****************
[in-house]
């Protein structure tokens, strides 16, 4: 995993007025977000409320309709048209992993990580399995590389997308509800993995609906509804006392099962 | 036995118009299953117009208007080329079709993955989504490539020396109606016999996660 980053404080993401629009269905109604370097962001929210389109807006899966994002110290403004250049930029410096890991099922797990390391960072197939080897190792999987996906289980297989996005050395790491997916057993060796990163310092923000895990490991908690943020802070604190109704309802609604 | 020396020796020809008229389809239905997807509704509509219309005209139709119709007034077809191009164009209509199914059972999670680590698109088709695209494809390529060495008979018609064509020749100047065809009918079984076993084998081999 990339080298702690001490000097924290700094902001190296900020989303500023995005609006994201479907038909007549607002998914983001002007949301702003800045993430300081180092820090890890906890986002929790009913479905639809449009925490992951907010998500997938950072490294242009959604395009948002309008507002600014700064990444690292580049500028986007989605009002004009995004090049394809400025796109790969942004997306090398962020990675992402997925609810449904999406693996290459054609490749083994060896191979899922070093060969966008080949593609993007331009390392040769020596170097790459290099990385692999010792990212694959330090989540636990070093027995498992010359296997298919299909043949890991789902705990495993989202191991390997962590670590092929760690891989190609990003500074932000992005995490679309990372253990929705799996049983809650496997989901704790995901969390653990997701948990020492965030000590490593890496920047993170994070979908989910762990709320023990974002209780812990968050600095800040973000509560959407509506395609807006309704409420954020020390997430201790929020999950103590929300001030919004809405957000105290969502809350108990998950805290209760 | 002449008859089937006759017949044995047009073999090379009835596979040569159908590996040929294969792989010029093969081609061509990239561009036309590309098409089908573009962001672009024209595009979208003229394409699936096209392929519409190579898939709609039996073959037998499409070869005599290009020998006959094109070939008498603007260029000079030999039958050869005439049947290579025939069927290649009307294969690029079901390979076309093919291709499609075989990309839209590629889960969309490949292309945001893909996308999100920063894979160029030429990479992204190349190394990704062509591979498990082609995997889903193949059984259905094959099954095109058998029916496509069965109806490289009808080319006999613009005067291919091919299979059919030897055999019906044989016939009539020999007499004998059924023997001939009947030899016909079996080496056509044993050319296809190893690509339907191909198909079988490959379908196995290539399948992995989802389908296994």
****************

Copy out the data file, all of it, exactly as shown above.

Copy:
[in-house]
């Protein structure tokens, strides 16, 4: 995993007025977000409320309709048209992993990580399995590389997308509800993995609906509804006392099962 | 036995118009299953117009208007080329079709993955989504490539020396109606016999996660 980053404080993401629009269905109604370097962001929210389109807006899966994002110290403004250049930029410096890991099922797990390391960072197939080897190792999987996906289980297989996005050395790491997916057993060796990163310092923000895990490991908690943020802070604190109704309802609604 | 020396020796020809008229389809239905997807509704509509219309005209139709119709007034077809191009164009209509199914059972999670680590698109088709695209494809390529060495008979018609064509020749100047065809009918079984076993084998081999 990339080298702690001490000097924290700094902001190296900020989303500023995005609006994201479907038909007549607002998914983001002007949301702003800045993430300081180092820090890890906890986002929790009913479905639809449009925490992951907010998500997938950072490294242009959604395009948002309008507002600014700064990444690292580049500028986007989605009002004009995004090049394809400025796109790969942004997306090398962020990675992402997925609810449904999406693996290459054609490749083994060896191979899922070093060969966008080949593609993007331009390392040769020596170097790459290099990385692999010792990212694959330090989540636990070093027995498992010359296997298919299909043949890991789902705990495993989202191991390997962590670590092929760690891989190609990003500074932000992005995490679309990372253990929705799996049983809650496997989901704790995901969390653990997701948990020492965030000590490593890496920047993170994070979908989910762990709320023990974002209780812990968050600095800040973000509560959407509506395609807006309704409420954020020390997430201790929020999950103590929300001030919004809405957000105290969502809350108990998950805290209760 | 002449008859089937006759017949044995047009073999090379009835596979040569159908590996040929294969792989010029093969081609061509990239561009036309590309098409089908573009962001672009024209595009979208003229394409699936096209392929519409190579898939709609039996073959037998499409070869005599290009020998006959094109070939008498603007260029000079030999039958050869005439049947290579025939069927290649009307294969690029079901390979076309093919291709499609075989990309839209590629889960969309490949292309945001893909996308999100920063894979160029030429990479992204190349190394990704062509591979498990082609995997889903193949059984259905094959099954095109058998029916496509069965109806490289009808080319006999613009005067291919091919299979059919030897055999019906044989016939009539020999007499004998059924023997001939009947030899016909079996080496056509044993050319296809190893690509339907191909198909079988490959379908196995290539399948992995989802389908296994």